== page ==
Picture of Make your own sonic sound scarf!
Transport yourself through sound ! Instead of using traditional headphones - this circle scarf has speakers embedded in it, along with a lilypad MP3 player so you can listen to music/sound through the fabric! 
Remove these adsRemove these ads by Signing Up

Step 1: Step One

Picture of Step One
Gather materials :

Fabric (I used a lighter weight material to line the inside and used fleece for the outside) 30″ wide x 60″long
Conductive Thread (I used extra thick weight) 
Micro SD card 
Lilypad MP3 Player 
Regular thread and needle for sewing / can sew by hand or with machine 
Sound Files to load onto SD card 

Step 2: Construction

Picture of Construction
First I made sure all the hardware worked when connected with alligator clips. 

Step 3:

Picture of
Find a pattern that works for you. I followed the one labeled "Fur Snood" found on this website : http://www.cottonandcurls.com/2012/11/diy-infinity-or-circle-scarf-tutorial-aka-the-snood/

"Cut 2 pieces of fabric, the outer piece will be about 33″ long x 12″ wide. The second piece of fabric is the liner, cut it to be 33″ long and 2″ shorter so the outer piece will roll over into the inside a little. Pin and sew right sides together the edges together"

I use a sewing machine - but this pattern is fairly simple and you can just hand sew as well. 

Step 4: Construction [Cont.]

Picture of Construction [Cont.]
Next, I sewed the circuit traces onto the fabric with conductive thread, leaving room for the actual lilypad.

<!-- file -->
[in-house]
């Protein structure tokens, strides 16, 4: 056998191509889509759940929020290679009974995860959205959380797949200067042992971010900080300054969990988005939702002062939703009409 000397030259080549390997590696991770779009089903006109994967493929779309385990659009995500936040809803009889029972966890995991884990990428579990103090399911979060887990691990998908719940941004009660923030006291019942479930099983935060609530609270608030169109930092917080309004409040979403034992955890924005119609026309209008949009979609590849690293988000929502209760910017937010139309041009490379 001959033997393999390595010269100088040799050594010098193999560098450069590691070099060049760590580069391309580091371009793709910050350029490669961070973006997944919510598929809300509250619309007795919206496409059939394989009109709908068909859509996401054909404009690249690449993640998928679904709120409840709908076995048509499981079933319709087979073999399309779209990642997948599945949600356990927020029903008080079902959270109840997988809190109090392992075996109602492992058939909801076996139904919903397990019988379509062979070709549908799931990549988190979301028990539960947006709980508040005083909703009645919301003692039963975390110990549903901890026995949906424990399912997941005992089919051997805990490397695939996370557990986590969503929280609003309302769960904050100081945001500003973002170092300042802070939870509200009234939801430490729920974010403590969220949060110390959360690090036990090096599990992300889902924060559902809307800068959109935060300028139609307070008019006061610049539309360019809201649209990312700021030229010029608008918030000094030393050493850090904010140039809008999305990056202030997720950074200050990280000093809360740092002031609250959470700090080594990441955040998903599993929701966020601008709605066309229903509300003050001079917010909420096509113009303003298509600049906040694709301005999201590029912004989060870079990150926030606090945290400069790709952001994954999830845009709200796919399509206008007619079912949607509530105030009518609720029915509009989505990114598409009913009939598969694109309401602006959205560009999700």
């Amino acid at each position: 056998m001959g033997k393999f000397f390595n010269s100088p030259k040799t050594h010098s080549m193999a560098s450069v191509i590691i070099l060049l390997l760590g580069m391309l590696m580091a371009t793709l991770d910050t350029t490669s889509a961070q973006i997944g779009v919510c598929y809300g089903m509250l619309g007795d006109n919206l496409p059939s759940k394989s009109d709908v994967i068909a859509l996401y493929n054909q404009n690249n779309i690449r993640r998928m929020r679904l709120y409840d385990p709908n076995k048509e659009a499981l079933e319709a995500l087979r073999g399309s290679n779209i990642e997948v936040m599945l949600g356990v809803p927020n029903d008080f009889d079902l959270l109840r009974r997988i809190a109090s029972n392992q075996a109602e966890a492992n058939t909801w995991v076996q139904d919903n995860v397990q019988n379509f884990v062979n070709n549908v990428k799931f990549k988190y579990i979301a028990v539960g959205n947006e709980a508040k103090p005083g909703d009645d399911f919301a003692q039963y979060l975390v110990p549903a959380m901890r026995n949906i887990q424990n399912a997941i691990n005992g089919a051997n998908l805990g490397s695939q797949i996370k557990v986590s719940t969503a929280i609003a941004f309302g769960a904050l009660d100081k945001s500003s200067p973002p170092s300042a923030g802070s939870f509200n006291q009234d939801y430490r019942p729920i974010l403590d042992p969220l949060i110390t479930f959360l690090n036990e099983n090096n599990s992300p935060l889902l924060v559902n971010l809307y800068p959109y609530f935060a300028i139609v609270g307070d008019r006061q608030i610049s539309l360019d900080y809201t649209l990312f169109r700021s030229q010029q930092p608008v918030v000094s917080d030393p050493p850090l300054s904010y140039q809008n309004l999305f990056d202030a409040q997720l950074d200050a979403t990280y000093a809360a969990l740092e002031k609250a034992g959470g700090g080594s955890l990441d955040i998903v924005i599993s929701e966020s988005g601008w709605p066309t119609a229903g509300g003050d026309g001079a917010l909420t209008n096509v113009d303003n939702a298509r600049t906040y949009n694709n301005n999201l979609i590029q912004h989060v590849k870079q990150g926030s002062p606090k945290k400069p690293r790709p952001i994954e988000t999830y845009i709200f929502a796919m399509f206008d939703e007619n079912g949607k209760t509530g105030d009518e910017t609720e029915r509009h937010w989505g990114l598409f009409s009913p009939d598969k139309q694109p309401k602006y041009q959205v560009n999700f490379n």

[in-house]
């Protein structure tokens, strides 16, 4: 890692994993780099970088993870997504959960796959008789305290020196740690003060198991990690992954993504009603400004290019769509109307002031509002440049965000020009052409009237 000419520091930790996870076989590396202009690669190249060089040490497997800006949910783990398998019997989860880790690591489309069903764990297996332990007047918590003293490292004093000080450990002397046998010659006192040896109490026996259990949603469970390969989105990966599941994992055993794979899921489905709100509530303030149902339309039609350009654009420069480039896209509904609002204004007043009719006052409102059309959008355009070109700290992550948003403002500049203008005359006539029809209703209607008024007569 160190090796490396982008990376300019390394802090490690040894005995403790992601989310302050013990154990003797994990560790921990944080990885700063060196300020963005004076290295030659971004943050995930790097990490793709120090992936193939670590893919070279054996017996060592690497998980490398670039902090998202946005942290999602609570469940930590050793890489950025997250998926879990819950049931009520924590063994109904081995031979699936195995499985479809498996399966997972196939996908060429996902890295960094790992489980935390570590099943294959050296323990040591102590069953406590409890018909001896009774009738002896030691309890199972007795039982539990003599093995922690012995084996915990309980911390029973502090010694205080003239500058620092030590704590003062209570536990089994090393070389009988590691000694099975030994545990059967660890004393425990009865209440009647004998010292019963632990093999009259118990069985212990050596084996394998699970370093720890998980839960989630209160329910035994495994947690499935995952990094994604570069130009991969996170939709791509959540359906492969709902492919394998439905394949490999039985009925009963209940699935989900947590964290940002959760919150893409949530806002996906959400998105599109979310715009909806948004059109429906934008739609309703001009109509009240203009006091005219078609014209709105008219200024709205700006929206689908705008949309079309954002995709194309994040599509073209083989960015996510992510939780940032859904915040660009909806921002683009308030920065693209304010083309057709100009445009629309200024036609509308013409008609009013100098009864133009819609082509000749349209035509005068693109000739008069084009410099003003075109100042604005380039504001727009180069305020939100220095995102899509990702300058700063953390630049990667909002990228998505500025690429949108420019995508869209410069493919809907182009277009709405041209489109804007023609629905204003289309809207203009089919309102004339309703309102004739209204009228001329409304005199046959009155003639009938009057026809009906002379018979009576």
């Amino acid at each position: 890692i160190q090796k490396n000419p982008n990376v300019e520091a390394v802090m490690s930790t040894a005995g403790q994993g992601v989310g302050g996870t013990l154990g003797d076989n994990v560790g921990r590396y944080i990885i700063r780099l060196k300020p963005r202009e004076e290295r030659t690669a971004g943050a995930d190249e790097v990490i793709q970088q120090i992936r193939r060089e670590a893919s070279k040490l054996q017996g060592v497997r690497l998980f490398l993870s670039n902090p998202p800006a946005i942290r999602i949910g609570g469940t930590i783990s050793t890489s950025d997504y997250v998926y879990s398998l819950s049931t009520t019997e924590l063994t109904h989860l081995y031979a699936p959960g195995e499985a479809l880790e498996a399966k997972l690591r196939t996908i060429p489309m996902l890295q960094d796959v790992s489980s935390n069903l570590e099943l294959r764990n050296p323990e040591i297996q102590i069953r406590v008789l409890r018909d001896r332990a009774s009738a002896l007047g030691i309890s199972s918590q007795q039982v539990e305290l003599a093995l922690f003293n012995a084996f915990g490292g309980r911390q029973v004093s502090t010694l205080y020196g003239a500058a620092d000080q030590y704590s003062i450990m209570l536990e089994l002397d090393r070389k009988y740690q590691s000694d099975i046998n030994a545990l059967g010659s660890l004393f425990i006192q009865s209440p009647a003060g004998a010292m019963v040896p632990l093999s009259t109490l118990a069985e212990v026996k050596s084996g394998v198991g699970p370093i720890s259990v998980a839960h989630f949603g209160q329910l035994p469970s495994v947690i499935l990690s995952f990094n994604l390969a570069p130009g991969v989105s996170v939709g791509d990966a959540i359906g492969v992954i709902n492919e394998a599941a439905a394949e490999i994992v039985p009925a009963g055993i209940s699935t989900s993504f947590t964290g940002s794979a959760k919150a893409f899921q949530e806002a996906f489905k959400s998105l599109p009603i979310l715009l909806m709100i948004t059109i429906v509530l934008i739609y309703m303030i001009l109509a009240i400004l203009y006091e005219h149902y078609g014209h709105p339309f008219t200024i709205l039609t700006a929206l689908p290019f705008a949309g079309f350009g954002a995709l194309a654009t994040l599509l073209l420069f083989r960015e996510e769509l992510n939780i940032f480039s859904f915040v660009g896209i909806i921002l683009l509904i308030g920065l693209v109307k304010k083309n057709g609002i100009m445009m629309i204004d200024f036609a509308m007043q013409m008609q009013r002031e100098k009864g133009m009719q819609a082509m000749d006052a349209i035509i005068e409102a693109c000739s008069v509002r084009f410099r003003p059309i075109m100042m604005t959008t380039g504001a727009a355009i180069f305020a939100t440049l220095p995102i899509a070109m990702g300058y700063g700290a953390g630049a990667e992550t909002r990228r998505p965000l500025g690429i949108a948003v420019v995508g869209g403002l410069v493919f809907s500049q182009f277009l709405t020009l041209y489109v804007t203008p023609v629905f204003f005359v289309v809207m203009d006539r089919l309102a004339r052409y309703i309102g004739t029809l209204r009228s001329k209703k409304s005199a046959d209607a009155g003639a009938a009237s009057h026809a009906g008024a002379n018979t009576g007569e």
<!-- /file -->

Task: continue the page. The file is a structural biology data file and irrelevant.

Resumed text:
Draw dotted lines to map out where the conductive thread should go, and then begin sewing the conductive thread into the fabric. 

Step 5: Construction [Cont]

Picture of Construction [Cont]
Sew the lilypad to the scarf with conductive thread- I made a pocket for the battery and the speakers ( which were positioned close to where my ears hit the fabric when I tried it on).

Step 6: Add the sensors/buttons to trigger the tracks

Picture of Add the sensors/buttons to trigger the tracks
I decided to just create a button that is essentially touching the two pieces of conductive thread together (the longer one with large diamond shape fabric is the ground and the smaller triangles are each of the three triggers). You just have to make contact between the large diamond with one of the tracks for a moment to trigger it (Do not hold the pieces of thread together for too long or it won't work right). Because of the way the Lilypad Mp3 is programmed, when you touch a new "button" or trigger, it will stop the previous track and you will set off that new track.